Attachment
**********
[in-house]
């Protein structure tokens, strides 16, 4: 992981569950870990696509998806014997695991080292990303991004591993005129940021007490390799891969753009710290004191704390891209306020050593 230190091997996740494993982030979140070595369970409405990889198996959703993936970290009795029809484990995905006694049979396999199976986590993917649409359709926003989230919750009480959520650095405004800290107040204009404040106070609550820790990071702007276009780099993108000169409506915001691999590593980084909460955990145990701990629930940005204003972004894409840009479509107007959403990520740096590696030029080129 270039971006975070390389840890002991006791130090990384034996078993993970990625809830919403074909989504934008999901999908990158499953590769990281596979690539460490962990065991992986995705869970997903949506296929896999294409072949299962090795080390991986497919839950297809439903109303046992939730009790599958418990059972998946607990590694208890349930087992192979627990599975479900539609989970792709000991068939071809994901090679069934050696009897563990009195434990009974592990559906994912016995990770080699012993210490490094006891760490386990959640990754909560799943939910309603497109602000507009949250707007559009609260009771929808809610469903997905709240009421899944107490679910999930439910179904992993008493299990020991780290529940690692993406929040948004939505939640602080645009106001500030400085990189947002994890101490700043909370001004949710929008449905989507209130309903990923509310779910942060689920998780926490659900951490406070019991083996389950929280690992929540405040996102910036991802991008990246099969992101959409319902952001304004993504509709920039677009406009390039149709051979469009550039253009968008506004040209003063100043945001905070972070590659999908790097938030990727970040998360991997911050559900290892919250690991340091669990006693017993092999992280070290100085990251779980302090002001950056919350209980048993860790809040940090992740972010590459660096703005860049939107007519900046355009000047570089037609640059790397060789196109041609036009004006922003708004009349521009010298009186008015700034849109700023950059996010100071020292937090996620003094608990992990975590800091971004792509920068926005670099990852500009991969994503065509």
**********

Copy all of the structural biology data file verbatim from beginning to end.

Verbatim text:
[in-house]
């Protein structure tokens, strides 16, 4: 992981569950870990696509998806014997695991080292990303991004591993005129940021007490390799891969753009710290004191704390891209306020050593 230190091997996740494993982030979140070595369970409405990889198996959703993936970290009795029809484990995905006694049979396999199976986590993917649409359709926003989230919750009480959520650095405004800290107040204009404040106070609550820790990071702007276009780099993108000169409506915001691999590593980084909460955990145990701990629930940005204003972004894409840009479509107007959403990520740096590696030029080129 270039971006975070390389840890002991006791130090990384034996078993993970990625809830919403074909989504934008999901999908990158499953590769990281596979690539460490962990065991992986995705869970997903949506296929896999294409072949299962090795080390991986497919839950297809439903109303046992939730009790599958418990059972998946607990590694208890349930087992192979627990599975479900539609989970792709000991068939071809994901090679069934050696009897563990009195434990009974592990559906994912016995990770080699012993210490490094006891760490386990959640990754909560799943939910309603497109602000507009949250707007559009609260009771929808809610469903997905709240009421899944107490679910999930439910179904992993008493299990020991780290529940690692993406929040948004939505939640602080645009106001500030400085990189947002994890101490700043909370001004949710929008449905989507209130309903990923509310779910942060689920998780926490659900951490406070019991083996389950929280690992929540405040996102910036991802991008990246099969992101959409319902952001304004993504509709920039677009406009390039149709051979469009550039253009968008506004040209003063100043945001905070972070590659999908790097938030990727970040998360991997911050559900290892919250690991340091669990006693017993092999992280070290100085990251779980302090002001950056919350209980048993860790809040940090992740972010590459660096703005860049939107007519900046355009000047570089037609640059790397060789196109041609036009004006922003708004009349521009010298009186008015700034849109700023950059996010100071020292937090996620003094608990992990975590800091971004792509920068926005670099990852500009991969994503065509």